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Cable Fist

When the Americans in vaded Iraq in March 2003, my wife and I became so sickened by the blood and lies on television that we decided to kill the messenger. I called the local cable monopoly, Comcast Corp., and had the TV signal disconnected, keeping the broadband Internet connection—thinking to save a few bucks in the bargain.

Nope. The next bill was the same. Turns out that my rate was based on bundling television and broadband. We were to be penalized for unhooking the government propaganda network. Enraged, I had Comcast reconnect the TV signal. We put the beastly machine in a closet and have not watched it since.

I recently became re-enraged by Comcast, when it banned all FM radio from its cable pipe, including KPFA and National Public Radio—stations that run programming somewhat critical of Corporate America. We don’t have enough room on our teeny tiny broadband for FM radio, Comcast claimed, as it made way for more Clear Channel drivel.

I wanted to register a complaint, but where to go? Whereas cable TV and telephone are semiregulated, cable modem Internet is not regulated by anybody—not the local government, not the California Public Utilities Commission, not the Federal Communications Commission. Despite the fact that broadband uses the same cables that television and telephone electrons travel, Web flow is not considered to be an “intrastate telecommunications service,” but an “interstate information service.”

The U.S. Supreme Court is currently considering whether broadband should be regulated. Today, however, Comcast, which grossed $20 billion last year, can jack up its Internet fees at will, deliver its trademark poor quality service and charge a premium for slightly upgrading the sputtering technology.

It is slicing up the cable market with erstwhile competitors—such as Time Warner, Disney, Microsoft, Sprint and Liberty Media International—without eliciting a single antitrust fart out of the Bushies. Market concentration, as usual, is proving fatal to the notion that “free enterprise” promotes technological innovation.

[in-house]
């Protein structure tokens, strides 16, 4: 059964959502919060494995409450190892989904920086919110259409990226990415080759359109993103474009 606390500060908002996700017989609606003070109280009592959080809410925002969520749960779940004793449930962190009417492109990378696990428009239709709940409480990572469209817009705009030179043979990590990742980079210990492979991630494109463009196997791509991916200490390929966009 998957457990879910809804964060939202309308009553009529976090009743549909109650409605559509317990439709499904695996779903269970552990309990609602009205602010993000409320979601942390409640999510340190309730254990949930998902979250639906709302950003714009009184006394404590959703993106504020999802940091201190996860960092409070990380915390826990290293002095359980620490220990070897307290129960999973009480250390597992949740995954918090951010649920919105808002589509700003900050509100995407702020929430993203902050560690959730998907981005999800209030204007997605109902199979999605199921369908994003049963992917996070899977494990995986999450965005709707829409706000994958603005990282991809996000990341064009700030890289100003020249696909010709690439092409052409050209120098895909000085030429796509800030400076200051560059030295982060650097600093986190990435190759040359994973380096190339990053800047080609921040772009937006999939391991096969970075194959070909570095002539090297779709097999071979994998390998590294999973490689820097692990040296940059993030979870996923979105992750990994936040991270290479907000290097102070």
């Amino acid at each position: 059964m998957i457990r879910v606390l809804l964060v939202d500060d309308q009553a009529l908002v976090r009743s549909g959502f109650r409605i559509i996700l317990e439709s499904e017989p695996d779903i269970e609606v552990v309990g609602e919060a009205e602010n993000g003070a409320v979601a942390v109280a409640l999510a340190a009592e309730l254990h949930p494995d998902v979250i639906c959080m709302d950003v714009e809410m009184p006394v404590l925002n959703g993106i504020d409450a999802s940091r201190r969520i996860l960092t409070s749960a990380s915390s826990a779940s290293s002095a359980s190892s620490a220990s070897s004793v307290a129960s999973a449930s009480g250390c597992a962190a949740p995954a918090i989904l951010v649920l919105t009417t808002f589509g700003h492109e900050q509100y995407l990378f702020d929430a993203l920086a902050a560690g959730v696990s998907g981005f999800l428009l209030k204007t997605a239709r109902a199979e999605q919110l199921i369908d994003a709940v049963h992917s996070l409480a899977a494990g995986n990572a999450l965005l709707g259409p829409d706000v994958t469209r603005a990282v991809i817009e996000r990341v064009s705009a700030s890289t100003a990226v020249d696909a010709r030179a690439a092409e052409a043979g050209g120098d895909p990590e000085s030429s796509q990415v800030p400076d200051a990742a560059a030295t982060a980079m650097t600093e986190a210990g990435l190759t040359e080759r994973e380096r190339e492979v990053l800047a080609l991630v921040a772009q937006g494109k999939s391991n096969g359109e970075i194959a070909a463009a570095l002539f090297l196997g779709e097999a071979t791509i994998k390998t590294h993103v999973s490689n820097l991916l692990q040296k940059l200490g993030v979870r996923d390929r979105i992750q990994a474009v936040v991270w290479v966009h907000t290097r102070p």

According to the May/June issue of Foreign Affairs, the broadband service provided to most U.S. homes is “among the slowest, most expensive and least reliable in the developed world.” Internet expert Thomas Bleha reports that “nearly all Japanese have access to high-speed broadband with an average connection speed 16 times faster than in the United States—for only about $22 a month.” In Japan, Internet connections can whiz along at 40 megabytes per second. Much of the United States slugs along at 1.5 megs per second. In the North Bay, Comcast recently upgraded residential customers to 4 megs. But if you want 6 megs—which in much of Asia is molasses—you have to fork over another $10 per month to the cable monopoly.

There are reasons why Comcast, the largest cable provider in America, appears to be deliberately retarding the progress. Bleha comments: “Cheap, high-speed broadband would lead to widespread use of Internet telephones and thus threaten the phone companies’ lucrative voice-telephone business.” Comcast provides 1.2 million customers with relatively expensive cable voice telephone.

Bleha continues, “And more inexpensive broadband would multiply outside video and movie offerings and endanger the cable companies’ profitability.” In the North Bay, potential high-speed Internet-delivery competitors are excluded from Comcast’s unregulated cable modem infrastructure.

Commenting on the Foreign Affairs article, a spokesperson for the National Cable and Telecommunications Association, an industry trade group based in Washington, D.C., said that Asian countries are more advanced than the United States because “their population is very heavily concentrated in urban areas, and broadband development is subsidized by the government.” Of course, neither Santa Rosa nor San Francisco are fully connected to broadband, so that first argument is fatuous. As for the government subsidy, according to Comcast’s 2004 annual report, the federal government allowed Comcast’s $50.6 billion acquisition of AT&T in 2002 to “be structured as a tax-free transaction to Comcast Holdings and AT&T.”

That sounds like government subsidy to me. Not to mention that zero regulation is a form of subsidy, in that profit-dripping rates are set by cartels without government oversight.

CPUC commissioner Geoffrey Brown told me there are anticonsumer trends in cable Internet: gradual consolidation with fewer players; dismantling of state authority and preemption of price regulation; elimination of customer-protection rules.

Brown sees that the telecommunications giants, like SBC Communications, and the cable guys, like Comcast, are struggling to combine traditional telecommunications, like telephony, with Internet protocol as a way to escape all regulation.

Forever.

—Peter Byrne

Peter Byrne is an independent journalist and columnist for the North Bay Bohemian where this column first appeared.


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